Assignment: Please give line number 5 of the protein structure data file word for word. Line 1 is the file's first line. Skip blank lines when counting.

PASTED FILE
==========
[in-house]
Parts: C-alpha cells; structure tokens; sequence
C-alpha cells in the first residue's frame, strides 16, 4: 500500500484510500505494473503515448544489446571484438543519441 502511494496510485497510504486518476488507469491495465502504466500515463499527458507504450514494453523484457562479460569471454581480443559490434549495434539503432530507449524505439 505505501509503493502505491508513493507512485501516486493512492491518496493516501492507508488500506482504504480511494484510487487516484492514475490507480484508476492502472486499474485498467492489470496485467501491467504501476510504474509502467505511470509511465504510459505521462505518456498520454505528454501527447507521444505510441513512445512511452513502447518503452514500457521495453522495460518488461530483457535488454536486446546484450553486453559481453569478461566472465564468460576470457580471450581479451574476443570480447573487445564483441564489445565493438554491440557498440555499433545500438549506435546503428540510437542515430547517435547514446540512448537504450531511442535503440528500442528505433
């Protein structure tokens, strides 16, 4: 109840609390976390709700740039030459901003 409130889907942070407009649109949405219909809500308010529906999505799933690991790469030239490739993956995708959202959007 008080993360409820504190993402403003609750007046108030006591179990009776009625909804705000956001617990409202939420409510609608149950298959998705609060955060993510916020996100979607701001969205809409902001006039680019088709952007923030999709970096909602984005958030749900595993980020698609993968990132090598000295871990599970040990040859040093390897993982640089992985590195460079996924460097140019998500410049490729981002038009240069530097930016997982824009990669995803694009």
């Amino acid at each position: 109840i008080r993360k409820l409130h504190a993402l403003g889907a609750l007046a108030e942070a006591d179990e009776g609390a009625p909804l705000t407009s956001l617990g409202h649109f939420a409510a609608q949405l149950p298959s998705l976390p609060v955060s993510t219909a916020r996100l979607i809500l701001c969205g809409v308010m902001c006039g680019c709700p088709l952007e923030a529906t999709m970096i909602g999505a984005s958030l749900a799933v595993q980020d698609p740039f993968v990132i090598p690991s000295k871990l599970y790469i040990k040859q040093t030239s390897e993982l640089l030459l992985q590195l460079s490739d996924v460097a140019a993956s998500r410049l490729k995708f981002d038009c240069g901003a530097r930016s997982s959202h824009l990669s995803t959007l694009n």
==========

């Amino acid at each position: 109840i008080r993360k409820l409130h504190a993402l403003g889907a609750l007046a108030e942070a006591d179990e009776g609390a009625p909804l705000t407009s956001l617990g409202h649109f939420a409510a609608q949405l149950p298959s998705l976390p609060v955060s993510t219909a916020r996100l979607i809500l701001c969205g809409v308010m902001c006039g680019c709700p088709l952007e923030a529906t999709m970096i909602g999505a984005s958030l749900a799933v595993q980020d698609p740039f993968v990132i090598p690991s000295k871990l599970y790469i040990k040859q040093t030239s390897e993982l640089l030459l992985q590195l460079s490739d996924v460097a140019a993956s998500r410049l490729k995708f981002d038009c240069g901003a530097r930016s997982s959202h824009l990669s995803t959007l694009n």